Advertisement

Dutch Gang Talk: A Reflection on the Use of the Gang Label in the Netherlands

  • Robert A. Roks
  • Teun Van Ruitenburg
Chapter
Part of the Palgrave Studies in Risk, Crime and Society book series (PSRCS)

Abstract

Roks and Van Ruitenburg notice that while Dutch state agencies have long been reluctant toward using the gang label, as of 2013, groups of bikers are referred to as ‘outlaw motorcycle gangs’ (OMCGs). The authors touch upon different aspects of ‘gang talk’ in the Netherlands. After tracing the history of the application of the term in the Netherlands, they explore two additional dimensions of gang talk by drawing on the results of two empirical studies. First, they describe how the Dutch Rollin 200 Crips have actively sought out the gang label, rather than having it cast upon them by others. In addition, they show how some of the Dutch OMCGs referred to as gangs and criminal organizations have actively resisted these labels in both the media and court. Roks and Van Ruitenburg conclude with problematizing the usage of the gang label by various actors involved in gang talk in the Netherlands.

Bibliography

  1. Abels, Romana, and Arlette Dwarkasing. 1994. Crips en Bloods, de padvinders van de grote stad. Trouw, June 18.Google Scholar
  2. Barker, Tom. 2015. Biker Gangs and Transnational Organized Crime. Waltham: Anderson Publishing.Google Scholar
  3. ———. 2017. Motorcycle Club or Criminal Gangs on Wheels. In Understanding the Outlaw Motorcycle Gangs. International Perspectives, ed. Andy Bain and Mark Lauchs, 7–27. Durham: Caroline Academic Press.Google Scholar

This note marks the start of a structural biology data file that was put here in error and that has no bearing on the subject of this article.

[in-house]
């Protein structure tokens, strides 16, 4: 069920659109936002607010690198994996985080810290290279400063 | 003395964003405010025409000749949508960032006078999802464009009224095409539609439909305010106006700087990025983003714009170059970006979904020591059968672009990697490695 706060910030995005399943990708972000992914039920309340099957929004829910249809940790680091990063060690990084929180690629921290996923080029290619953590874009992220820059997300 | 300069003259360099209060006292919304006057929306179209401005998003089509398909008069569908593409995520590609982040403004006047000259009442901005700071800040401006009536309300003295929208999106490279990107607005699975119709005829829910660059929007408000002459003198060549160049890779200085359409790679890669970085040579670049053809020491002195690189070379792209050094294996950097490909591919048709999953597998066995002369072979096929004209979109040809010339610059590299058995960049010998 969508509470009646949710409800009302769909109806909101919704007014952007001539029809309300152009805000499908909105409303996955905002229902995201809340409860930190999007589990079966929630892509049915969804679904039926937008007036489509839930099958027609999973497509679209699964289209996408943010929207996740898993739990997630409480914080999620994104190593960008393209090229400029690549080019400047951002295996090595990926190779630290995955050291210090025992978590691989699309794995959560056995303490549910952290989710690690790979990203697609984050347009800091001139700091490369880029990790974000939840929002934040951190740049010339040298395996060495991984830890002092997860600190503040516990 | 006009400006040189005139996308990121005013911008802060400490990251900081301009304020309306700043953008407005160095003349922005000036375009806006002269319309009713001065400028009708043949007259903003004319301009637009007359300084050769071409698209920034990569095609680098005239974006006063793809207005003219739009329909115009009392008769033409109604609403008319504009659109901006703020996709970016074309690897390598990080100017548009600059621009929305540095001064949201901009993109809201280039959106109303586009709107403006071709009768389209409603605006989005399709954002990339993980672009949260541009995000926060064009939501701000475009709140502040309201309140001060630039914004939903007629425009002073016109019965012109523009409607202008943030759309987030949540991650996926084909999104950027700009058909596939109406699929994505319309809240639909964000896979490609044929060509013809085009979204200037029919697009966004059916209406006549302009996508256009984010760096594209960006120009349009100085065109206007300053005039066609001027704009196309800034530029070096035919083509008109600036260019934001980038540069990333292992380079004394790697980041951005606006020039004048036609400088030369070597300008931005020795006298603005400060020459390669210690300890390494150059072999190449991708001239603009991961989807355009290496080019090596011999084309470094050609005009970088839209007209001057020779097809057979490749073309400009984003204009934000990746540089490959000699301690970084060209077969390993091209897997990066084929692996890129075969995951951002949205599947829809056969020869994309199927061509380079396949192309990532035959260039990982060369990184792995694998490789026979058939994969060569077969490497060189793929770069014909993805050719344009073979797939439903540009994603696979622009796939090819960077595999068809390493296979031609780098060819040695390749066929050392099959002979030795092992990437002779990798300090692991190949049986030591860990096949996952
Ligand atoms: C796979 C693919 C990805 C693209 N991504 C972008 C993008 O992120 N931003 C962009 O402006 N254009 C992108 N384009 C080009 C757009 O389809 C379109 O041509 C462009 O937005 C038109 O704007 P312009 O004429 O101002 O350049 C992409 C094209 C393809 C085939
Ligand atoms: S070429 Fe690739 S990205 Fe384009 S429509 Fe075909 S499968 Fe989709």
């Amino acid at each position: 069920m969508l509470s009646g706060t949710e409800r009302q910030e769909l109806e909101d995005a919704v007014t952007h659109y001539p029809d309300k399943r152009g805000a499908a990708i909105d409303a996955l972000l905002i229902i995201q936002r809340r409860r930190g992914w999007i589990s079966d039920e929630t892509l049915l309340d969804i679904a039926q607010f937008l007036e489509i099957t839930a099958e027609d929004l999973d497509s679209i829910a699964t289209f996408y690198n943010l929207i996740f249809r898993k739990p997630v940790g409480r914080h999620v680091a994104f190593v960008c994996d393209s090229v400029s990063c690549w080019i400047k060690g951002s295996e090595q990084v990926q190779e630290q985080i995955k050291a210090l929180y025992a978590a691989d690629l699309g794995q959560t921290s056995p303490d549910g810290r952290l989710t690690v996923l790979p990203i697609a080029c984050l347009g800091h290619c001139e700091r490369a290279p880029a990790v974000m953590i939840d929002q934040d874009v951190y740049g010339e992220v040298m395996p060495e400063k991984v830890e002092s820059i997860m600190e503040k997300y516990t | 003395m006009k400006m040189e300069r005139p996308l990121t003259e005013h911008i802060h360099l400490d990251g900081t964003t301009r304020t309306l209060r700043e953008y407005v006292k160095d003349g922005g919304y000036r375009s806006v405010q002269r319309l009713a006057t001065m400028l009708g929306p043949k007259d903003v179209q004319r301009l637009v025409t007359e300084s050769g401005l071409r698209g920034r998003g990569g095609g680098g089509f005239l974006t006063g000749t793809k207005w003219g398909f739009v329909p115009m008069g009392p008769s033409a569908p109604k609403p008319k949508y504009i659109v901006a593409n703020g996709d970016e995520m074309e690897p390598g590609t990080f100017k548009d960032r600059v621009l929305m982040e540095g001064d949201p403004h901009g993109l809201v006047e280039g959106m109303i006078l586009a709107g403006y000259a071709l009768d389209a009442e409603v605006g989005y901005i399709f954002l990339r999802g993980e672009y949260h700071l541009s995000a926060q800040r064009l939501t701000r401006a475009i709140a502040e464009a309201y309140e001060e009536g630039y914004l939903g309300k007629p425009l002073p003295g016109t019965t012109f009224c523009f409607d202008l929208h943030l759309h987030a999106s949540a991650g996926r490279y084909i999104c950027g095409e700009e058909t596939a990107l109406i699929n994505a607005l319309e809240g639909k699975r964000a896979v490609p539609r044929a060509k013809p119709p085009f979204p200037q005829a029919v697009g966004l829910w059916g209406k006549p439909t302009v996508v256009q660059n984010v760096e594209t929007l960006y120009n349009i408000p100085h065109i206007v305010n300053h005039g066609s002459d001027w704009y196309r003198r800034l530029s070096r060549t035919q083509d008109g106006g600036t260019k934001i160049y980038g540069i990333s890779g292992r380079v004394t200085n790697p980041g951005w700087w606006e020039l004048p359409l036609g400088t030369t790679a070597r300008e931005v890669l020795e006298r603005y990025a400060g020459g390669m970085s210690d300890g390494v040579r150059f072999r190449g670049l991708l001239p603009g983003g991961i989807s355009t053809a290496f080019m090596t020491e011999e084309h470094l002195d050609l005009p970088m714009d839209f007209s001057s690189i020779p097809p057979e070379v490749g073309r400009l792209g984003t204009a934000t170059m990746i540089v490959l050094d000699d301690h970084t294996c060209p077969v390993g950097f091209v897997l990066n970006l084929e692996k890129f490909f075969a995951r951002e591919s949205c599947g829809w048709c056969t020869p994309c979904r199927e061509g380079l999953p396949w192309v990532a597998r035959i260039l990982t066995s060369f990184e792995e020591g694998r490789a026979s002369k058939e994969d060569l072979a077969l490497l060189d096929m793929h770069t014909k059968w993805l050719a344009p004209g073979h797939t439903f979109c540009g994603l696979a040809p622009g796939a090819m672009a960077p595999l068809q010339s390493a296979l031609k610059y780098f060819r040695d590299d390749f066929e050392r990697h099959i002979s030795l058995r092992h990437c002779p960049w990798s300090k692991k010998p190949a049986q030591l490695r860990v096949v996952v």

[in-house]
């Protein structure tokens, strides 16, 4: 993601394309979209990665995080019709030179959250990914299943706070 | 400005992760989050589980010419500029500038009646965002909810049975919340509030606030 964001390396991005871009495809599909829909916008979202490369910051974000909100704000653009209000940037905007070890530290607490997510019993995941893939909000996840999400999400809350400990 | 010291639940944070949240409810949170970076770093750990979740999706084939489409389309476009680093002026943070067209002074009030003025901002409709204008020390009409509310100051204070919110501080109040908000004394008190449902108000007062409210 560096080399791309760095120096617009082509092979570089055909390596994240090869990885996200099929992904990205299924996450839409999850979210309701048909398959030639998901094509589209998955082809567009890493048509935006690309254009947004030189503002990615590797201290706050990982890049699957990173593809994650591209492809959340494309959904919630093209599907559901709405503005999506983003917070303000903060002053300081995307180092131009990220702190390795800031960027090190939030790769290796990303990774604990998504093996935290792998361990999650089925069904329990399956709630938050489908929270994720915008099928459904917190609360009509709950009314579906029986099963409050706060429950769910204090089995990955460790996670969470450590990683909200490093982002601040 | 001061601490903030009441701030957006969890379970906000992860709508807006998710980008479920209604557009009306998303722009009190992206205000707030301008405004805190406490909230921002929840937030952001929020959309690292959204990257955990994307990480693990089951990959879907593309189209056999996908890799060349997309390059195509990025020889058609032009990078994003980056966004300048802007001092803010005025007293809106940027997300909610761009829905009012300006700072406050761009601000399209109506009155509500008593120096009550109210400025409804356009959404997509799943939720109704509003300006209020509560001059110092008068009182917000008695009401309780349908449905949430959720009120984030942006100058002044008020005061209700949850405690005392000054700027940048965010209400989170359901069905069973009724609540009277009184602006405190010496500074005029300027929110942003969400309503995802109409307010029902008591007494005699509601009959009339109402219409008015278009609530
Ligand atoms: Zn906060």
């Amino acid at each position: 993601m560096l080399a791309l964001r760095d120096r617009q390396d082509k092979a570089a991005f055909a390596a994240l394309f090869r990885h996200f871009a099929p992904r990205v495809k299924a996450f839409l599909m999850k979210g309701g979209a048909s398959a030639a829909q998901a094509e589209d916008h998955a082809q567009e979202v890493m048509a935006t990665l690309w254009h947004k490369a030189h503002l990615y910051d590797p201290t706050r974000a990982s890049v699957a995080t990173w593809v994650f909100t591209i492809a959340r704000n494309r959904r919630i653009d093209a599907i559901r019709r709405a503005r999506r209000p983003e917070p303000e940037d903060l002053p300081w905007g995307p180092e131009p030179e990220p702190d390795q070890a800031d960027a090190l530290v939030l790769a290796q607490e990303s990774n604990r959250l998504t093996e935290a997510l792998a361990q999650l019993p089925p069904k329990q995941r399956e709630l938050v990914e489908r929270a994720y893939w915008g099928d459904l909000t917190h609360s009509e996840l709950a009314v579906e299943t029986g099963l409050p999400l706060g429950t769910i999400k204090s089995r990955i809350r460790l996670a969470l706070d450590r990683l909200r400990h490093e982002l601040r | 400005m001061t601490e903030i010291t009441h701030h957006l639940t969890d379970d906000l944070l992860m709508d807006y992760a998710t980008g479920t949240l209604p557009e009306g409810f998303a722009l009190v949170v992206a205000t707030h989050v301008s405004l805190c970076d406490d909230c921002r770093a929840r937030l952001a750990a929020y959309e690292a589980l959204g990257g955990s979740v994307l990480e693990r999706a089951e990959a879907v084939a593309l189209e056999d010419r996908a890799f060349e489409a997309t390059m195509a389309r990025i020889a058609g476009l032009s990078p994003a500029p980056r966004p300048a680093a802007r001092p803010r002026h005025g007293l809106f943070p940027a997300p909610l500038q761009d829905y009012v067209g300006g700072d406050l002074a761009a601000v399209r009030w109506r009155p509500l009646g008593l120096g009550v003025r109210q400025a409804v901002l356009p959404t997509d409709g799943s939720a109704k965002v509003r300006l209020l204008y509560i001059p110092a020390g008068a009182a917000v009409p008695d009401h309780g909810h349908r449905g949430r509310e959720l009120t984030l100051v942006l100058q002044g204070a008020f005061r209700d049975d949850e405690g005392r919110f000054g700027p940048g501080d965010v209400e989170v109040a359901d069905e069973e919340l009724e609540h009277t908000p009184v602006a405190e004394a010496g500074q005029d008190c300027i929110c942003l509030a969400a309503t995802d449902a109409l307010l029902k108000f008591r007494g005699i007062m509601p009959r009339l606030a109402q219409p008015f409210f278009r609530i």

4. Baudrillard, Jean. 1983. Simulations. New York: Semiotext(e).Google Scholar
  5. Beke, Balthazar, Anton van Wijk, and Henk Ferwerda. 2000. Jeugdcriminaliteit in groepsverband ontrafeld. Tussen rondhangen en bendevorming. Amsterdam: SWP.Google Scholar
  6. Blijboom, Michiel. 2015. Vechten voor mijn leven. Het bizarre bestaan van biker Henk Kuijpers. Meppel: Just Publishers/Veltman Distributie Bv.Google Scholar
  7. Blokland, Arjan, Melvin Soudijn, and Eric Teng. 2014. Een verkennend onderzoek naar criminele carrières van leden van 1%-motorclubs. Tijdschrift voor Criminologie 56: 3–29.CrossRefGoogle Scholar
  8. Blokland, Arjan, Lonneke van Hout, Wouter van der Leest, and Melvin Soudijn. 2017a. Not Your Average Biker; Criminal Careers of Members of Dutch Outlaw Motorcycle Gangs. Trends in Organized Crime. Online First: doi: https://doi.org/10.1007/s12117-017-9303-x.
  9. Blokland, Arjan, Melvin Soudijn, and Eric Teng. 2017b. Outlaw Biker in the Netherlands: Clubs, Social Criminal Organizations, or Gangs? In Understanding the Outlaw Motorcycle Gangs. International Perspectives, ed. Andy Bain and Mark Lauchs, 91–111. Durham: Carolina Academic Press.Google Scholar
  10. Conover, Patrick W. 1976. A Reassessment of Labelling Theory: A Constructive Response to Criticism. In The Uses of Controversy in Sociology, ed. Lewis A. Coser and Otto N. Larsen, 228–243. New York: Free Press.Google Scholar
  11. De Telegraaf. 2016. Veterans en Black Sheep geen criminele clubs. October 26.Google Scholar
  12. Dulaney, William Lee. 2006. Over the Edge and into the Abyss: The Communication of Organizational Identity in an Outlaw Motorcycle Club. PhD diss., Florida State University.Google Scholar
  13. Edwards, Adam, and Pete Gill. 2002. The Politics of ‘Transnational Organized Crime’: Discourse, Reflexivity and the Narration of ‘Threat’. The British Journal of Politics & International Relations 4: 245–270.CrossRefGoogle Scholar